Molecular epidemiology of coxsackievirus type B1

Molecular epidemiology of coxsackievirus type B1 Coxsackievirus type B1 (CVB1) has emerged globally as the predominant enterovirus serotype and is associated with epidemics of meningitis and chronic diseases. In this report, the phylogeny of CVB1 was studied based on the VP1 sequences of 11 North African isolates and 81 published sequences. All CVB1 isolates segregated into four distinct genogroups and 10 genotypes. Most of the identified genotypes of circulating CVB1 strains appear to have a strict geographical specificity. The North African strains were of a single genotype and probably evolved distinctly. Using a relaxed molecular clock model and three different population models (constant population, exponential growth and Bayesian skyline demographic models) in coalescent analysis using the BEAST program, the substitution rate in CVB1 varied between 6.95 × 10 −3 and 7.37 × 10 −3 substitutions/site/year in the VP1 region. This study permits better identification of circulating CVB1, which has become one of the most predominant enterovirus serotypes in humans. http://www.deepdyve.com/assets/images/DeepDyve-Logo-lg.png Archives of Virology Springer Journals

Molecular epidemiology of coxsackievirus type B1

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Publisher
Springer Vienna
Copyright
Copyright © 2015 by Springer-Verlag Wien
Subject
Biomedicine; Virology; Medical Microbiology; Infectious Diseases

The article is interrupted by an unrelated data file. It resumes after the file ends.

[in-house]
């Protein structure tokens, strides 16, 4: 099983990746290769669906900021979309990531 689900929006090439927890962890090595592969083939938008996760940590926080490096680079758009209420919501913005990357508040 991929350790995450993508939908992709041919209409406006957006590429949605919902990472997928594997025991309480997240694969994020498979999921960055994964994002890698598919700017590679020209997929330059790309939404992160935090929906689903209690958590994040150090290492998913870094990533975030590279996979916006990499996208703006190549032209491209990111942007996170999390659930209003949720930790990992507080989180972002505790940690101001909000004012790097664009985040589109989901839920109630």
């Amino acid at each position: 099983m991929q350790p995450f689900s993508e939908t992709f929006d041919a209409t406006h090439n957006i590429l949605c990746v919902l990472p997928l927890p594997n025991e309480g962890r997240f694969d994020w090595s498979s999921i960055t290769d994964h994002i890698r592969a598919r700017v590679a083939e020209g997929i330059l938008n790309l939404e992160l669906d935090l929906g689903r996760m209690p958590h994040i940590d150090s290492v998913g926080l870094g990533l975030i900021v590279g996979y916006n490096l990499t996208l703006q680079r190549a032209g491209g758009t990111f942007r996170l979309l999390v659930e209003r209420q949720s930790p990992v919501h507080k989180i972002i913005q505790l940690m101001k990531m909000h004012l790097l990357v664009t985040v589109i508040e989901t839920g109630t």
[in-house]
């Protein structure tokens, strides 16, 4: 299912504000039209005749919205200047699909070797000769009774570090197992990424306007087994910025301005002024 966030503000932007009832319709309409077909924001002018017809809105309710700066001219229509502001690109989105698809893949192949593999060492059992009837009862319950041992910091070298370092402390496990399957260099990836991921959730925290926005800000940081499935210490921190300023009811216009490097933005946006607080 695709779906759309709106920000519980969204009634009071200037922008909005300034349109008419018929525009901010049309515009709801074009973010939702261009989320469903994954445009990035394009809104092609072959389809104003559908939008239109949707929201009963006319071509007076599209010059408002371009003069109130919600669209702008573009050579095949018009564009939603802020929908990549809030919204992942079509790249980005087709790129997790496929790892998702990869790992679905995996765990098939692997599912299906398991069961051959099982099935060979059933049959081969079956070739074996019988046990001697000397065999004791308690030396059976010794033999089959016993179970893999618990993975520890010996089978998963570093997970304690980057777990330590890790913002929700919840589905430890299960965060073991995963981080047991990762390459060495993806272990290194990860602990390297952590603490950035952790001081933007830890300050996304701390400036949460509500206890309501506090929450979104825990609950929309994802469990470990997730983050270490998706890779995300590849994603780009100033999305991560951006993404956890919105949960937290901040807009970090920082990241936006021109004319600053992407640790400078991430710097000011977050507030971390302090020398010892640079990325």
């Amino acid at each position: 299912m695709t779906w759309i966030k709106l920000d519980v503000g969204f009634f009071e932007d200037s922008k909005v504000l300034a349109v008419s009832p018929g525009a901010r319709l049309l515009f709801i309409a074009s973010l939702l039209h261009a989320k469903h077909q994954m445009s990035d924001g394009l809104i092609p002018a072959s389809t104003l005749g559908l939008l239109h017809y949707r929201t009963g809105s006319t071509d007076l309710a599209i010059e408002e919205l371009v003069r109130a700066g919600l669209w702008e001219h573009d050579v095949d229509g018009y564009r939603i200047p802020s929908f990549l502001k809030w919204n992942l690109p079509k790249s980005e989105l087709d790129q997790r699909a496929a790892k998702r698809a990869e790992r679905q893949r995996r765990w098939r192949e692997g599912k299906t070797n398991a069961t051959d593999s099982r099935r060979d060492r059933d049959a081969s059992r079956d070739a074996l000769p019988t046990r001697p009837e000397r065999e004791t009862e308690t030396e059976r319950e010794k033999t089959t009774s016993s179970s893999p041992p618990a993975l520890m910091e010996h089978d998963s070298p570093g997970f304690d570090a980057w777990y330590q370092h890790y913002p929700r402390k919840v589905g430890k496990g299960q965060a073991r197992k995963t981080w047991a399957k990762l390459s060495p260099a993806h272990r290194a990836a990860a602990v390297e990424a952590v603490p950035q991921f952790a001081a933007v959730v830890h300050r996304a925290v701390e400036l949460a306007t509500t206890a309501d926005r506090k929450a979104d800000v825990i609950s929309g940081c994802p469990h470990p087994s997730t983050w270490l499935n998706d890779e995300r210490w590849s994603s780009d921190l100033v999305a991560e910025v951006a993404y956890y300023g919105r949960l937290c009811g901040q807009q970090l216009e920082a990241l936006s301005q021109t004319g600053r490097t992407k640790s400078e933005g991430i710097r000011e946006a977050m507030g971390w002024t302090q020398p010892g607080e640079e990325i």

ISSN
0304-8608
eISSN
1432-8798
D.O.I.
10.1007/s00705-015-2561-5
Publisher site
See Article on Publisher Site

Abstract

Coxsackievirus type B1 (CVB1) has emerged globally as the predominant enterovirus serotype and is associated with epidemics of meningitis and chronic diseases. In this report, the phylogeny of CVB1 was studied based on the VP1 sequences of 11 North African isolates and 81 published sequences. All CVB1 isolates segregated into four distinct genogroups and 10 genotypes. Most of the identified genotypes of circulating CVB1 strains appear to have a strict geographical specificity. The North African strains were of a single genotype and probably evolved distinctly. Using a relaxed molecular clock model and three different population models (constant population, exponential growth and Bayesian skyline demographic models) in coalescent analysis using the BEAST program, the substitution rate in CVB1 varied between 6.95 × 10 −3 and 7.37 × 10 −3 substitutions/site/year in the VP1 region. This study permits better identification of circulating CVB1, which has become one of the most predominant enterovirus serotypes in humans.

Journal

Archives of VirologySpringer Journals

Published: Nov 1, 2015

References

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